Seminole Canyon Rock Art
In South Texas along the Pecos river, mighty canyons slice apart the desert floor. Since the time of dinosaurs, the erosive force of rains and floods have shaped the limestone canyons. Archaeological records date the earliest inhabitants to about 10,000-12,000 years ago and possibly further back in time. The most exciting historic evidence, dating 4200 - 2500 BCE, is the Pecos River style rock art upon the canyon walls, known as pictographs. The highly skilled paintings suggest a cultural belief system of the past inhabitants. The Seminole Canyon Rock Art of Fate Bell Shelter is some of the oldest native pictographs in North America.
The images are anthropomorphic, part human and part animal
The pigments from the rocks were mixed with animal fats and other natural binders
The canyon dwellers survived for over 2000 years from hunting deer, rabbit, small mammals, and occasionally bison during wet climates. The inhabitants also utilized the desert vegetation as sustenance, such as agave, sotol, peyote, prickly pear cactus, and other seasonal plants and fruits. The canyons were fed by springs and rain lending to an oasis-like environment.
The root was boiled and eaten. The root also makes a liquor like tequila.
Spring fed canyon with lush vegetation
The rock shelter provided protection from the sun and rain. The reddish and black colors along the bottom are deteriorated images that once adorned the canyon walls.
According to our State Park guide, the canyon dwellers of the Lower Pecos are one of the longest continuous civilizations in history. My father said Egypt, but the natives of the Lower Pecos lived in a small canyon region with a similar lifestyle and culture for over 2000 years. Most of the ancient sites are on private land. There are 250 canyon shelters in Texas and another 50 or so in Mexico. Seminole Canyon was donated to the state by a cattle farmer in the late 1970s. The archeological studies are recent and there is much more analysis needed. A guided tour is necessary to view the ancient rock art to avoid potential acts of graffiti. There is hiking in the state park along the canyon rim for spectacular views across the desert and into the canyons including a Rio Grande overlook. Camping sites are also available. Regretfully, Cody and I only visited the park for a day. There are many more guided tours to several other pictograph sites and some only accessible by boat (possible future canoe trip). For more information visit the Texas State Park website http://tpwd.texas.gov/state-parks/seminole-canyon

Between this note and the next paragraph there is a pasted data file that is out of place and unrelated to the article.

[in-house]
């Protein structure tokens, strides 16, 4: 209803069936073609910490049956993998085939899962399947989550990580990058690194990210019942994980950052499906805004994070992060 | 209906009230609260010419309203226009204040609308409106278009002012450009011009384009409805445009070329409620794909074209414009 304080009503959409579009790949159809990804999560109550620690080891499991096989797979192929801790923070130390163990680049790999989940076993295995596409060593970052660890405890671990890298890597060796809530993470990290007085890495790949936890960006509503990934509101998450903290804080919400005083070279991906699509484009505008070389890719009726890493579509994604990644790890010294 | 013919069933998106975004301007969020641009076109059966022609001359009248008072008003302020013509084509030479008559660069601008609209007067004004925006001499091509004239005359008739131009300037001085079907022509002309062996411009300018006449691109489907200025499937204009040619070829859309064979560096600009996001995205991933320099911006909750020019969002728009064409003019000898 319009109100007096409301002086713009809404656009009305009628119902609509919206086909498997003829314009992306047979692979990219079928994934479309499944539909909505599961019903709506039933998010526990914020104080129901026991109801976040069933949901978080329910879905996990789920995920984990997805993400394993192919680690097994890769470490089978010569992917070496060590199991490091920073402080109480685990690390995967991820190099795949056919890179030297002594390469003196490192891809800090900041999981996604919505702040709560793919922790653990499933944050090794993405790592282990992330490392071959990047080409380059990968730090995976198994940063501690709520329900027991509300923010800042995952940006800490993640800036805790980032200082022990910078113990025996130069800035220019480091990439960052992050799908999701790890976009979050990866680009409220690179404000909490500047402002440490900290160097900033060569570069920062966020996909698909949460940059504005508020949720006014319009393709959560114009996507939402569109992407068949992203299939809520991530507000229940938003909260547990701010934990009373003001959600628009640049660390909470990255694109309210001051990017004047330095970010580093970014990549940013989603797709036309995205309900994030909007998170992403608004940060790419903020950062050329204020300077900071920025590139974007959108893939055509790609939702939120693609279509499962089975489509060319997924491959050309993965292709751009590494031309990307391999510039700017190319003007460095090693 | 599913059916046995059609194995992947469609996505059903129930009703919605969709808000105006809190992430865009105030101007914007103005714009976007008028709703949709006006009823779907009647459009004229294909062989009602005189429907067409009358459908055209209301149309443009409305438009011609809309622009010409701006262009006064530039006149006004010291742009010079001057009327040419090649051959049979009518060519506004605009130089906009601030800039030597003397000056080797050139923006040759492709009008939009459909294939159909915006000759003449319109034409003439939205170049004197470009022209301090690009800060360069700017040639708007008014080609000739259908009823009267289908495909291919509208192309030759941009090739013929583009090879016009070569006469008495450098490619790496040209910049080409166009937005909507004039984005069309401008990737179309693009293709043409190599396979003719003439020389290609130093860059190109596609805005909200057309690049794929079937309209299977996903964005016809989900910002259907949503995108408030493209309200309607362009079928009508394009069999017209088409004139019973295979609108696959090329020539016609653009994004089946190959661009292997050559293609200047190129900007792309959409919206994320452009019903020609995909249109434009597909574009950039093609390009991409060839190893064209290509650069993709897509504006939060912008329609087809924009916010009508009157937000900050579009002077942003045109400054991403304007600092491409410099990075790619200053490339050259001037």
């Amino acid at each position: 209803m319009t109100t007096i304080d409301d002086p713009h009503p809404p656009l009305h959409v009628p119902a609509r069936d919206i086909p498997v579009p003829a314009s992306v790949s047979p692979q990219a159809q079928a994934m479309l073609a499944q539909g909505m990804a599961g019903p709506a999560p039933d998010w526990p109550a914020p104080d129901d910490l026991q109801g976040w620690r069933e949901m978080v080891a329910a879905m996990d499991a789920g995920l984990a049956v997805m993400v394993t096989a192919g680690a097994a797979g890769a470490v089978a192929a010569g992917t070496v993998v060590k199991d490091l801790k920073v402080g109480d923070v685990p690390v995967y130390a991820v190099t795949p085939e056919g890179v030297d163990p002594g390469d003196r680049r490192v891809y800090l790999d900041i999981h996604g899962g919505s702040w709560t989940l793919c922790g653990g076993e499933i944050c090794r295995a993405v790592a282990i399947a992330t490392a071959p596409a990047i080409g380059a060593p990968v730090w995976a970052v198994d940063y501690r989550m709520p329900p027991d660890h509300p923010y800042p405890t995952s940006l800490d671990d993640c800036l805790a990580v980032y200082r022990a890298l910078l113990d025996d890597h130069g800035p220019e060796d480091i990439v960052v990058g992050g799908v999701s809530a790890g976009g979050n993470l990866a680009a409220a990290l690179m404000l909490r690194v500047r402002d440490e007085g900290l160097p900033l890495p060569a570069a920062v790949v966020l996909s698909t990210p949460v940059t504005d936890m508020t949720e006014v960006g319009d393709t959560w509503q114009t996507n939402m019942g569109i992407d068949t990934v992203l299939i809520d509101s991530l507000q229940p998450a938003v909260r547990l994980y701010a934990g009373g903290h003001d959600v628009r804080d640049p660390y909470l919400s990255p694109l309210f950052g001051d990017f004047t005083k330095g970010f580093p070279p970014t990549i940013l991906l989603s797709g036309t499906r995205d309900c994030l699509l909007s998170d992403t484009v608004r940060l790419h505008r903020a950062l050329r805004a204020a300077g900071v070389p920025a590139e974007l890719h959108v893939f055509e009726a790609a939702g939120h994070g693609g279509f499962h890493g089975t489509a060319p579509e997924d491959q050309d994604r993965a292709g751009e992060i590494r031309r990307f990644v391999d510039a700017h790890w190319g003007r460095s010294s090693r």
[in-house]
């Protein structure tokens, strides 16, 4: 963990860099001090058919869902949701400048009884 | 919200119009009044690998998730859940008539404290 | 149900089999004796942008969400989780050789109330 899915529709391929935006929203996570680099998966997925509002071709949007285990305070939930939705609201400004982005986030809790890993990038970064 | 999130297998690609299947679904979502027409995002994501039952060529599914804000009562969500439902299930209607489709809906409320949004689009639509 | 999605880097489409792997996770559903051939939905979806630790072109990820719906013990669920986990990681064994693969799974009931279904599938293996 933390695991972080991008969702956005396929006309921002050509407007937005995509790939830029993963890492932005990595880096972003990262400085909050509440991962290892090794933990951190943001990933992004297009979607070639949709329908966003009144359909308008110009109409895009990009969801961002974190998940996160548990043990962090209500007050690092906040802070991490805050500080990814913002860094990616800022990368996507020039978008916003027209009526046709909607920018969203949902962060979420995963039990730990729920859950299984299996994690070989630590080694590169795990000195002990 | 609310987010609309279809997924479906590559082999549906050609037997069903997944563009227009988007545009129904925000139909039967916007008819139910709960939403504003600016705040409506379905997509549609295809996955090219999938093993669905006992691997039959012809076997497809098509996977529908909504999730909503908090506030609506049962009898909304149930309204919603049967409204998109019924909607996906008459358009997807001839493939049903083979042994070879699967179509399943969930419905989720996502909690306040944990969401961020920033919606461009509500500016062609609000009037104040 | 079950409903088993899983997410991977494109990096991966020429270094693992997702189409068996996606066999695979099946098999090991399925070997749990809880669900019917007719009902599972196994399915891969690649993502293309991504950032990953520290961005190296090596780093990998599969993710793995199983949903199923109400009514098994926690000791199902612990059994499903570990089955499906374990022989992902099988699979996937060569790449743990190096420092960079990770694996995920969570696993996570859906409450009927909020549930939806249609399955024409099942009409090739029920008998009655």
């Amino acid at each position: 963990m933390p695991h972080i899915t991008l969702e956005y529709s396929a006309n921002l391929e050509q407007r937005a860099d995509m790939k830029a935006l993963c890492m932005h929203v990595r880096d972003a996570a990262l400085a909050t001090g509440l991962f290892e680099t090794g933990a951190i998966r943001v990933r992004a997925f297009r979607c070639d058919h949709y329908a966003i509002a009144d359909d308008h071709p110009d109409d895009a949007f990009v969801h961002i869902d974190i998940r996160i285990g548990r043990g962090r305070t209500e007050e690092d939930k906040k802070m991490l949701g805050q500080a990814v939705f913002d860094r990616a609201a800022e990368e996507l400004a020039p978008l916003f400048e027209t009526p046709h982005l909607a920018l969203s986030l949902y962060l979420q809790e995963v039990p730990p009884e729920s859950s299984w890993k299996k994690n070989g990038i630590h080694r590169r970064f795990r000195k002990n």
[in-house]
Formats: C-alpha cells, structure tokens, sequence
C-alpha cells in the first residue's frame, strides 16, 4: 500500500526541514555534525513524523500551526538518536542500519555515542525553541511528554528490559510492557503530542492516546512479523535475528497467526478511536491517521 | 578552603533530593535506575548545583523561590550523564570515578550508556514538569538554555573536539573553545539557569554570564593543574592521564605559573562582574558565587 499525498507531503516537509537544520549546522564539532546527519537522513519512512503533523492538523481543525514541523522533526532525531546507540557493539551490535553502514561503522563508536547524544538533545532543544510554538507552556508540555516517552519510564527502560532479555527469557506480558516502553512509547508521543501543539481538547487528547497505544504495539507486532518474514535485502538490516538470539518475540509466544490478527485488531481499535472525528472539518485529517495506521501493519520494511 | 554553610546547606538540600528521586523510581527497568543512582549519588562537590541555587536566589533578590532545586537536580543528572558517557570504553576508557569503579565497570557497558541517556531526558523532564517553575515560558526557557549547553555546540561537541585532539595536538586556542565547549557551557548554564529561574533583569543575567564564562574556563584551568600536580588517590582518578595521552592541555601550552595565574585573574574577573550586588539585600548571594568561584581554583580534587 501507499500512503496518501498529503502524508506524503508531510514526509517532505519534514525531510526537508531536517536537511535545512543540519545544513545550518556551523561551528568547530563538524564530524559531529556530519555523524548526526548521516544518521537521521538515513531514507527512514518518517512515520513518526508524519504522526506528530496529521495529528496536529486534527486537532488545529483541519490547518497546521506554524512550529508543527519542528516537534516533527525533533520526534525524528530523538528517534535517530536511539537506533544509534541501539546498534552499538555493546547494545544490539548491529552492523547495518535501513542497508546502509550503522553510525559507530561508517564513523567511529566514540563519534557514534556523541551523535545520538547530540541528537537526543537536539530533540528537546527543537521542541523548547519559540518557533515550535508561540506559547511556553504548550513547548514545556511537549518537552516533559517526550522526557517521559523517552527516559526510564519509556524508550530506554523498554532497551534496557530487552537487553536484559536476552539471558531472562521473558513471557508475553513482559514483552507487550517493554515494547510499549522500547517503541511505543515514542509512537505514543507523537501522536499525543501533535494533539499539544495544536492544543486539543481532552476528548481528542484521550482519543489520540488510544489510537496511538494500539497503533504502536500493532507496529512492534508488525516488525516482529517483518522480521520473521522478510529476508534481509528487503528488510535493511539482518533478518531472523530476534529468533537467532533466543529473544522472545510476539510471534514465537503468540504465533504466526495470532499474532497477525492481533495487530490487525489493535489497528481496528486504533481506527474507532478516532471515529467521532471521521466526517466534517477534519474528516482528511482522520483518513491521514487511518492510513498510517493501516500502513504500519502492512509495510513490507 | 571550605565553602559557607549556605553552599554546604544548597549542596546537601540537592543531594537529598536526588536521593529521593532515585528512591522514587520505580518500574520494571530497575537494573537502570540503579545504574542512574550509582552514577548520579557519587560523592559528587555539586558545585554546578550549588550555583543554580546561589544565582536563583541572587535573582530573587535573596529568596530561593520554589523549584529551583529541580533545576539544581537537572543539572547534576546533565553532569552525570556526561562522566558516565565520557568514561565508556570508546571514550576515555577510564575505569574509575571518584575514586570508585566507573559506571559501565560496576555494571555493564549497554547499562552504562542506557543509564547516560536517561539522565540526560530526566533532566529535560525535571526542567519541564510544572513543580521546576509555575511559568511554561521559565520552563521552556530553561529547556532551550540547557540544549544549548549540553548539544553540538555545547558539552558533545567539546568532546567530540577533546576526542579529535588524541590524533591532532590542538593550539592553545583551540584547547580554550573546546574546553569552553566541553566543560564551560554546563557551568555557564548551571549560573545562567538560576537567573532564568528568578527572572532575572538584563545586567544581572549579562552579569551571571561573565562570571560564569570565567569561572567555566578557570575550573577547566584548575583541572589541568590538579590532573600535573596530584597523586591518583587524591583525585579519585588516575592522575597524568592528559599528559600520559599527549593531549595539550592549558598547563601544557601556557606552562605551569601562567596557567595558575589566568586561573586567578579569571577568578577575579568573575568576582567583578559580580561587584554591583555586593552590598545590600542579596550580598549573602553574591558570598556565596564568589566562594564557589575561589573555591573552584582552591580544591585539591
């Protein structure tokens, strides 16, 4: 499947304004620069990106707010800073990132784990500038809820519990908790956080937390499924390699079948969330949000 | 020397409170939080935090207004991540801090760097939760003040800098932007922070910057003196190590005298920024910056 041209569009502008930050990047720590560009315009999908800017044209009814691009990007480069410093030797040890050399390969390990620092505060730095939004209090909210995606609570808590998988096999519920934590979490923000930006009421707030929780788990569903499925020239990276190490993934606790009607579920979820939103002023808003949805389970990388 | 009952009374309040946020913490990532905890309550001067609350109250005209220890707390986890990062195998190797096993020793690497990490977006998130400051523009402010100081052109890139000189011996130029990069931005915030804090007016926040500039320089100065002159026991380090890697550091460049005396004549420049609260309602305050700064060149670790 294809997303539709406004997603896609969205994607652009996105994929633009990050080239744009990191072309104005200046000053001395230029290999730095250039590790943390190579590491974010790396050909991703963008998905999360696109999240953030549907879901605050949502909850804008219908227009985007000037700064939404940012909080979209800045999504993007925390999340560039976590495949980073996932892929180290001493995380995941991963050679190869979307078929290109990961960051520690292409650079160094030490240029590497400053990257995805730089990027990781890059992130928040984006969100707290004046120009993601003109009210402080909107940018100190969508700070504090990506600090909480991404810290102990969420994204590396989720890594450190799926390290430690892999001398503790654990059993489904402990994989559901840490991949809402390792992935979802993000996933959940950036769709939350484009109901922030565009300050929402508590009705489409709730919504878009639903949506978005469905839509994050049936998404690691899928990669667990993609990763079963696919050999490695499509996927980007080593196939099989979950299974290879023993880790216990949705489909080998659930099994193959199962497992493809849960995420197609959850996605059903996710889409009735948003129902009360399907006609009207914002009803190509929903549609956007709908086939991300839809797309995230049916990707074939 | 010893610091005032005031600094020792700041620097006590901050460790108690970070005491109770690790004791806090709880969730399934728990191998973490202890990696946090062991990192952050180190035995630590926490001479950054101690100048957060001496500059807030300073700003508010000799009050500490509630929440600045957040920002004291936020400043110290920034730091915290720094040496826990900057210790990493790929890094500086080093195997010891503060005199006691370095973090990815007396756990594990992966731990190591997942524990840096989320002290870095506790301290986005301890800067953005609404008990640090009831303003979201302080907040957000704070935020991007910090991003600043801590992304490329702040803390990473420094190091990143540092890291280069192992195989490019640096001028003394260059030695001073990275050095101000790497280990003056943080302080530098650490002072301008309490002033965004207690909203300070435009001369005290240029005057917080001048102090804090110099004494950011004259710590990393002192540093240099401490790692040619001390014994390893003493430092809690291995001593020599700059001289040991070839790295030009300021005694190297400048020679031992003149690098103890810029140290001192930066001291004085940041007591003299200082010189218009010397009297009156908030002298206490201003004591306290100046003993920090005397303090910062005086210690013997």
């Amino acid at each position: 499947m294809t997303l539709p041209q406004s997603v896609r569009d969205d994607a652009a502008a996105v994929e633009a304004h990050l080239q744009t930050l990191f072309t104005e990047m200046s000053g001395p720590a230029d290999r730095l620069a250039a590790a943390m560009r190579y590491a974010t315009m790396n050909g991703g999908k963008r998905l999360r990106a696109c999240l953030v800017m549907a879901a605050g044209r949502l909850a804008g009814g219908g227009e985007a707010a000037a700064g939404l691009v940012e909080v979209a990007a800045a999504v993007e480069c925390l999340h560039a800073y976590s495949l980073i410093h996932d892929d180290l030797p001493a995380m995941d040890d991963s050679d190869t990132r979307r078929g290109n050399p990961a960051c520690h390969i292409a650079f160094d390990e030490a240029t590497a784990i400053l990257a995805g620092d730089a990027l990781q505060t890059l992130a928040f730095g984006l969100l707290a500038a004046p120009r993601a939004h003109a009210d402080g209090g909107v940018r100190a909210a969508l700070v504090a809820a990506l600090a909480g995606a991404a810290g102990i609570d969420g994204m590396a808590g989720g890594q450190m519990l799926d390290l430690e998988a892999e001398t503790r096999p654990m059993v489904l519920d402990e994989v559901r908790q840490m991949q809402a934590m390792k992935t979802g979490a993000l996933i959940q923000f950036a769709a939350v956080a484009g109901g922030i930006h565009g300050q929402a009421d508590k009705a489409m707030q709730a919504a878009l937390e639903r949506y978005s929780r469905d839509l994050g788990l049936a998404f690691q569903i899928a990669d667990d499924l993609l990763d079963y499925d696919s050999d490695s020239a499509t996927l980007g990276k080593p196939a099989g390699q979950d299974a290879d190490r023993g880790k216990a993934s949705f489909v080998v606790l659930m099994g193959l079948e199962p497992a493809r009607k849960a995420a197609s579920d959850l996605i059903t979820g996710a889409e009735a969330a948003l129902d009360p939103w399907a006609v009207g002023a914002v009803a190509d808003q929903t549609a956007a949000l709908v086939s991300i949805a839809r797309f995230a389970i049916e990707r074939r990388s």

Hiking the Canyon Rim
The Seminole Canyon Rock Art is rapidly deteriorating due to the increased humidity from Lake Amistad. The Rock Art Foundation is a nonprofit "that promotes the conservation and study of Native American Rock Art in the Lower Pecos Region." If you are interested in contributing to the preservation of native art visit http://www.rockart.org
Southwest Texas is quite brilliant in colors. I have heard about the beauty of Idaho also. A friend of mine was a river guide there. Small world.
I’ve totally been here.really beautiful.It ‘glows’ right at dusk,(or maybe that was just me,lol).When I worked on the Snake River in Idaho as a river guide, we found some caves where cave dwelling Indians lived,about the same time period as this.The caves are about 200 ft up from the river, and inside, you can see the drawings.Much later, in the 1870’s when the US Army was pursuing the Nez Perce, the tribe used the caves as shelter.